Thursday, March 29, 2007

The role of psychology

The problem with Ginny is that she's too good. Annoying, yes. But still good. On balance, her sales figures are enough to dampen my chronic irritation with her considerable noise levels, her unannounced and unnecessary claims on my time, and her utter disregard for her colleagues deals-in-process which she takes a perverse pleasure in disrupting by stealing the properties for her own clients at the last minute or hiding information about new apartments until Ginny's own clients match.

In an average month, if her performance is above the median (which is usually is), then Ginny might account for 30% of the monthly turnover. In short, we feel exposed to her over-performance and doubly so as she's been gabbing for the last year about moving to Suriname for a new life (and by the way, her aunt lives there). With a view to binding her into the team here and building a career for the next few years in Amsterdam, Klaas and I have been offering her (OK, begging her) different roles.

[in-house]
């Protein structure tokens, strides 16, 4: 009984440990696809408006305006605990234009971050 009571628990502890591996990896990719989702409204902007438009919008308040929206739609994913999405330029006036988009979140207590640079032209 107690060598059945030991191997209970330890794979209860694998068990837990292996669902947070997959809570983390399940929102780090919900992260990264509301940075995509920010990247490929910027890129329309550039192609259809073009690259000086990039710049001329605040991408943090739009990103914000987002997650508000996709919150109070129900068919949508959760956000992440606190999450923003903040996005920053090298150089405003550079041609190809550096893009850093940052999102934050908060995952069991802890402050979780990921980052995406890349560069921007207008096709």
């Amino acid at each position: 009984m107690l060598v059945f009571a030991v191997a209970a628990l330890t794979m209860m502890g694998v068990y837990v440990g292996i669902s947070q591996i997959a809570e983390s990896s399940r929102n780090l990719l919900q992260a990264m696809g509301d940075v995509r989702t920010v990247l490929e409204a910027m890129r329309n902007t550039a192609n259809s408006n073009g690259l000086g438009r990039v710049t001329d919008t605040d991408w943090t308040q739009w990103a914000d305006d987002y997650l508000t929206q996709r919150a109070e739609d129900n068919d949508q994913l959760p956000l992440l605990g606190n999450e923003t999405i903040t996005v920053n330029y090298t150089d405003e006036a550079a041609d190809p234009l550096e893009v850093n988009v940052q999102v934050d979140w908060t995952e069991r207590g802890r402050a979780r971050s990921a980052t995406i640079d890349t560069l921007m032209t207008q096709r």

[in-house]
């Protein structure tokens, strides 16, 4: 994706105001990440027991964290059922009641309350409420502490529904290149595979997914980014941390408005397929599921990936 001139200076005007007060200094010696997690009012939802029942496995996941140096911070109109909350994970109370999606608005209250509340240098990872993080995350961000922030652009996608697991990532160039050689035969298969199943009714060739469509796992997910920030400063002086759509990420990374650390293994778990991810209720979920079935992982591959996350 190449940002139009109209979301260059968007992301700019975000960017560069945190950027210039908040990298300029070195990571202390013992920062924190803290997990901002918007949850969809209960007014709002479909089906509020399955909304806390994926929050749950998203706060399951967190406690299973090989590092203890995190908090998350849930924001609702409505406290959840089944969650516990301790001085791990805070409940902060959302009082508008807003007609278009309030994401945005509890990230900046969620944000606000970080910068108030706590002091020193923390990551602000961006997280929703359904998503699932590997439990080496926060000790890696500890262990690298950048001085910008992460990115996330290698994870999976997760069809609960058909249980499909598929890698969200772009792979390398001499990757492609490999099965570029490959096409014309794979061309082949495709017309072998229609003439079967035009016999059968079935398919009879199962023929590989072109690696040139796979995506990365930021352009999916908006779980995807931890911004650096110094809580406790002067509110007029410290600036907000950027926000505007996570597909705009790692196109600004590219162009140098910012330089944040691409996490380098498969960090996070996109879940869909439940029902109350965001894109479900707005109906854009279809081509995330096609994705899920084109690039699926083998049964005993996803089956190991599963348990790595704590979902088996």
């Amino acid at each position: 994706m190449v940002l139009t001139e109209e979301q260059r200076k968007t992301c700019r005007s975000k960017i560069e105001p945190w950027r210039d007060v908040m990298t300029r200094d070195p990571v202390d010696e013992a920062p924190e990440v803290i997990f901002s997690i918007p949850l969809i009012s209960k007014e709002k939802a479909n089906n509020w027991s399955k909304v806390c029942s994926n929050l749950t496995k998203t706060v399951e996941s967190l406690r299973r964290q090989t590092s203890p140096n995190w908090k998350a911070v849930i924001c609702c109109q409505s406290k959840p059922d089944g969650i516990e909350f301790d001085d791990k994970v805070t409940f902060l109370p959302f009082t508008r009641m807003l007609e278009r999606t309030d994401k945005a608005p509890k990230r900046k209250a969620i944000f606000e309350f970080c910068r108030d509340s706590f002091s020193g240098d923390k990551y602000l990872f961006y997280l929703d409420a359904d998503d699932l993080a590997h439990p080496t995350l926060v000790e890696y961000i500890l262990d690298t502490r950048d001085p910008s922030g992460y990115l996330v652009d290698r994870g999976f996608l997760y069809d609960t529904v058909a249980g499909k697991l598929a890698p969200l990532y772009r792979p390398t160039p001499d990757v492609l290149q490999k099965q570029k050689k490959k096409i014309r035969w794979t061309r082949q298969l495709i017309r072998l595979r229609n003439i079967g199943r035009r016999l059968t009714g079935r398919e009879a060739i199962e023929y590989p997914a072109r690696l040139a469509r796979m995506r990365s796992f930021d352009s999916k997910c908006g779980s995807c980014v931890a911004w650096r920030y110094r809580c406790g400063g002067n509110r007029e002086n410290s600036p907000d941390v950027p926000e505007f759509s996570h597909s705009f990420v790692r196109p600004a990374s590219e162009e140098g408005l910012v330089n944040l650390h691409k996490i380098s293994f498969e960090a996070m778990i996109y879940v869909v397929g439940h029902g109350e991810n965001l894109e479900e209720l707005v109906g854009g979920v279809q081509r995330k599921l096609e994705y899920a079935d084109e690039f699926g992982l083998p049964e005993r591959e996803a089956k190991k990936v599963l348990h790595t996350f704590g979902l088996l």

"Come on", says Klaas in his most encouraging voice, "make a decision - stay! What's Suriname got to offer if you're not a pensioner or tax exile?"
Pause.
"OK - I quit."
The lesson here is that while psychology has a role to play in persuading someone to stay, go or do something, education also has a role to play in ensuring that the would-be psychologist knows what the heck he is doing. Challenging Ginny was just not the right tactic. Money is her motivator. We should have attempted to buy her. Something like,
"Here's ten thousand Euro - please stay until Christmas."
Does this sound too much like groveling?

1 comment:

Andy B said...

Well, I finally got around to linking to you in my blog. Do you get an e-mail when you get comments? You can do that, you know.